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Rising cost of construction contracts – impact on contractors and clients

Apr 29, 2022

In recent years, the construction industry has been hit with a torrent of obstacles, seeing prices rise significantly, with seemingly no relief on the horizon.

Whilst many projects are now underway again, after a large hiatus due to the Covid-19 pandemic, this has not been without its issues. The industry has seen a shortage of both materials and skilled manual labourers, with the result being a huge price rise in obtaining either. The cost of materials is continuing to rise, with current political unrest seeing prices soar. Just recently, steel plates have seen up to a 40% increase, with many mills refusing to take on any further orders; a shortage arising as both Russia and Ukraine produce steel billets.

The current energy crisis will only add to the industries woes, as its reliance on materials manufactured via energy-intensive processes will continue to take a financial toll. The bleak situation urged the Construction Leadership Council to release an open letter to the industry, urging collaborative and flexible working.

Contractors have been left out of pocket by the climbing prices, and it has caused many to question whether they are able to pass price increases on to their clients? Whilst the general position is no, this will depend on the terms agreed within the specific contract. Below we provide an overview on the position for JCTs and NECs.

JCT

One example of a JCT is the 2016 Design and Build. This is a lump sum contract meaning the basic assumption is a contractor will complete work for a pre-agreed price. Under this standard contract, a contractor will be unable to recover any heightened costs (such as materials) or for additional work on the project, unless this has been specifically agreed, and is expressly contained within the contract.

The first port of call will generally be to check the loss and expense provisions in the contract which allow the contractor to recover loss and expense they incur in respect of the contract. Generally speaking, these do not however include allowance to recover losses from increased costs but of course, amendments may have been made to the standard JCT to allow for this, so it is worth checking, nevertheless.

The JCT DB 2016 also includes 3 optional fluctuation clauses for calculating any price adjustments that may be required.

Option A relates to contribution levy and tax fluctuations. Therefore, this would be a problem for contractors, as they would be unable to recover additional fees as a result of increased labour or material costs.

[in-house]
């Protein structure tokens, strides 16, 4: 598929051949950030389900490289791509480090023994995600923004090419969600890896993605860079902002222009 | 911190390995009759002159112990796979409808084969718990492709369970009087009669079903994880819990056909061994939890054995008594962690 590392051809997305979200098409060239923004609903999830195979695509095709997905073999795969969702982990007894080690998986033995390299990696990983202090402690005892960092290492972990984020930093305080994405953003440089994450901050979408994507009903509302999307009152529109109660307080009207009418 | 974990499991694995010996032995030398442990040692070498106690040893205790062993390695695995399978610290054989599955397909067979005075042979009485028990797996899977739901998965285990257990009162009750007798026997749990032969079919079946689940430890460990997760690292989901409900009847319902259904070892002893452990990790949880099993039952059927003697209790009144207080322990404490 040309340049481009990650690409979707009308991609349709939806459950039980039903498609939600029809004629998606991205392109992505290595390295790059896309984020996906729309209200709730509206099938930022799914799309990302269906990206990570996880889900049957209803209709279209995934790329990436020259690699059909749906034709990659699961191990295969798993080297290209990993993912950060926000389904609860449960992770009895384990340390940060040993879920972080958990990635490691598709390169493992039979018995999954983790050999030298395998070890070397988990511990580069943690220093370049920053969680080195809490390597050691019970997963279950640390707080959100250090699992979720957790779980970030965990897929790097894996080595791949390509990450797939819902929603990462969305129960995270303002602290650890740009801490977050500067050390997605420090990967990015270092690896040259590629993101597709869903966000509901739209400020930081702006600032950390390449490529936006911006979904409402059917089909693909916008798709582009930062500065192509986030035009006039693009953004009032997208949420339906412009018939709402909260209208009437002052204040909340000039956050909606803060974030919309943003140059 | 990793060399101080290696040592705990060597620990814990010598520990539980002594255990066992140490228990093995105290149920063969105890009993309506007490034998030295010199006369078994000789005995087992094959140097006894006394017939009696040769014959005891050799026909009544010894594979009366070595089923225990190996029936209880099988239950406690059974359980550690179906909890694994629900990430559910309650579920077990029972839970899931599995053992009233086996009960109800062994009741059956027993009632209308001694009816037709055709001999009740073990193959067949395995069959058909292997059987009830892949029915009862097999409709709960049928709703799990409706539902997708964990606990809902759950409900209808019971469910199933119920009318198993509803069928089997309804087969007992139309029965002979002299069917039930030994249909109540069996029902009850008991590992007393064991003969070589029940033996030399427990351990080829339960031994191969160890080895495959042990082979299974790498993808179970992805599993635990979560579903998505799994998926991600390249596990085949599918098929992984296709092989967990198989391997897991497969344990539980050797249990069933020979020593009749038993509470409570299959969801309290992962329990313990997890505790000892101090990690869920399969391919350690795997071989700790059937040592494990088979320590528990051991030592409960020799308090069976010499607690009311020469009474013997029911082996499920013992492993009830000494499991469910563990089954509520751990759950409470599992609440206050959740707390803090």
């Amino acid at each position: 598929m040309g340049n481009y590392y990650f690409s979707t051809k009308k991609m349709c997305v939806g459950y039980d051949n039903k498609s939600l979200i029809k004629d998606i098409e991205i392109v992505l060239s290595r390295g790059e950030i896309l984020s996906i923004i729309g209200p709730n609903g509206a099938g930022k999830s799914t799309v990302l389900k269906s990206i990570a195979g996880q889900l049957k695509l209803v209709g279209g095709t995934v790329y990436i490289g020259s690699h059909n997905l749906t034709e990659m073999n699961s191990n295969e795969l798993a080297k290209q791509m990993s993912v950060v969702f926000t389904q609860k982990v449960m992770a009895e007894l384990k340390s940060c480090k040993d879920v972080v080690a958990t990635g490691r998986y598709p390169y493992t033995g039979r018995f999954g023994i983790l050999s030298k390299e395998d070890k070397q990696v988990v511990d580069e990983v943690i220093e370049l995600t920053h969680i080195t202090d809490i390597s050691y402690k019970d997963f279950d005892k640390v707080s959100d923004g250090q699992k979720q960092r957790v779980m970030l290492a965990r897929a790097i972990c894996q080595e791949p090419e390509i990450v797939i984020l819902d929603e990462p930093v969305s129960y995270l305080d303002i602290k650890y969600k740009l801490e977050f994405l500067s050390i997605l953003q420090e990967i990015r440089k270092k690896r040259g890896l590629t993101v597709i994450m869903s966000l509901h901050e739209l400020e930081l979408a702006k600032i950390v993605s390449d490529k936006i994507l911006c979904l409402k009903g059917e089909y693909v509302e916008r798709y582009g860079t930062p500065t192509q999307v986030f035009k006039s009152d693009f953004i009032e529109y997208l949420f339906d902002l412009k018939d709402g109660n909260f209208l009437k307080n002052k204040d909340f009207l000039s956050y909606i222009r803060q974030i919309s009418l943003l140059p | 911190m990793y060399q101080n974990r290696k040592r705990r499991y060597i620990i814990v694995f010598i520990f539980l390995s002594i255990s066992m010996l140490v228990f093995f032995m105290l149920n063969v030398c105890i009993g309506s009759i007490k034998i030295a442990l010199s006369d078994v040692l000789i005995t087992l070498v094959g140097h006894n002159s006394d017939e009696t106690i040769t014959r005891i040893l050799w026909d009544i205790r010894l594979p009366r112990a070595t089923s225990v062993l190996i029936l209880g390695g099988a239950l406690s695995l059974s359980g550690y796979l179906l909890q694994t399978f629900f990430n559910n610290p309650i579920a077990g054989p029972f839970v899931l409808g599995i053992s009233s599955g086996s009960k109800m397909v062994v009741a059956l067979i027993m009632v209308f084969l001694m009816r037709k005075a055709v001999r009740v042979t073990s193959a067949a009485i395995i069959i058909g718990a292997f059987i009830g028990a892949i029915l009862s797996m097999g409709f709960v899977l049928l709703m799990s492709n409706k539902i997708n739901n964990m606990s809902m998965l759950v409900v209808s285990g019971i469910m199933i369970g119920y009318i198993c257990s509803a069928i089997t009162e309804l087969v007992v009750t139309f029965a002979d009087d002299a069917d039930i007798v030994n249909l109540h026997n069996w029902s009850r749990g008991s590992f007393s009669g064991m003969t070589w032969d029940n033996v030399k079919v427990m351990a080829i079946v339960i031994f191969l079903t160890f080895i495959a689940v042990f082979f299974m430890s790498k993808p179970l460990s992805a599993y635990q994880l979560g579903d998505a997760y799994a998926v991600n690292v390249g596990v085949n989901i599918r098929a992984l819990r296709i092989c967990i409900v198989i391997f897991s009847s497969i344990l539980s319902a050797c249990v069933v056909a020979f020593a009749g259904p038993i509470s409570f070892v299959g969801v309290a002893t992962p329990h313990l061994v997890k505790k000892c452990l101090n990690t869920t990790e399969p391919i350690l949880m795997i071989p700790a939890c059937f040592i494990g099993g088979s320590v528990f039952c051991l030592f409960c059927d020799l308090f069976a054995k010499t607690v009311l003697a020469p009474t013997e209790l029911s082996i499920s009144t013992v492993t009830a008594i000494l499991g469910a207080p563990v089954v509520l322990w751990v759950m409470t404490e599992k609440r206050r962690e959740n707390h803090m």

Option B does include labour and material cost, as well as covering tax fluctuations. The default contract sum is based on:

  • The rules and decisions of the Construction Industry Joint Council (CJIC) or other wage fixing body
  • Any incentive scheme and/or productivity agreement under the Working Rule Agreement of the CIJC
  • The terms and conditions of the building and Civil Engineering Annual and Public Holiday Agreements

Option C relates to the use of the JCT formula rules.

Therefore, option B would be the best option for a contractor looking to recover their increased costs relating to labour and materials. However, the Joint Contracts Tribunal no longer prints the price fluctuation provisions under option B and C (although parties can still of course choose for them to apply) in the standard contract print out, as these are so seldom used. This current position looks likely to change, as contractors will be keen to push for these fluctuations to be included in any future contracts they are signing. It is worth noting that where funders are involved in projects, it is rarely acceptable to them for fluctuation provisions to apply.

In addition, clients will not be keen to accept the Option B provisions, as it leaves them open to greater fees, and allows the contractor to account for fluctuating material fees.

NEC Engineering and Construction Contract (ECC)

An ECC takes a different approach to a JCT. In an ECC, parties, project managers and supervisors shall all ‘act in the spirit of mutual trust and cooperation’. This means that from the offset, parties are likely to act in a more collaborative manner and will be more willing to discuss delays and increased material cost.

Under an ECC, there are different options to control how the pricing operates which would be a relevant consideration when looking at whether a contractor can pass on increases in costs. These range from option A through to option F. Options A and B relate to priced contracts, Options C and D relate to target contracts, Option E is a costs reimbursable contract and Option F is a management contract.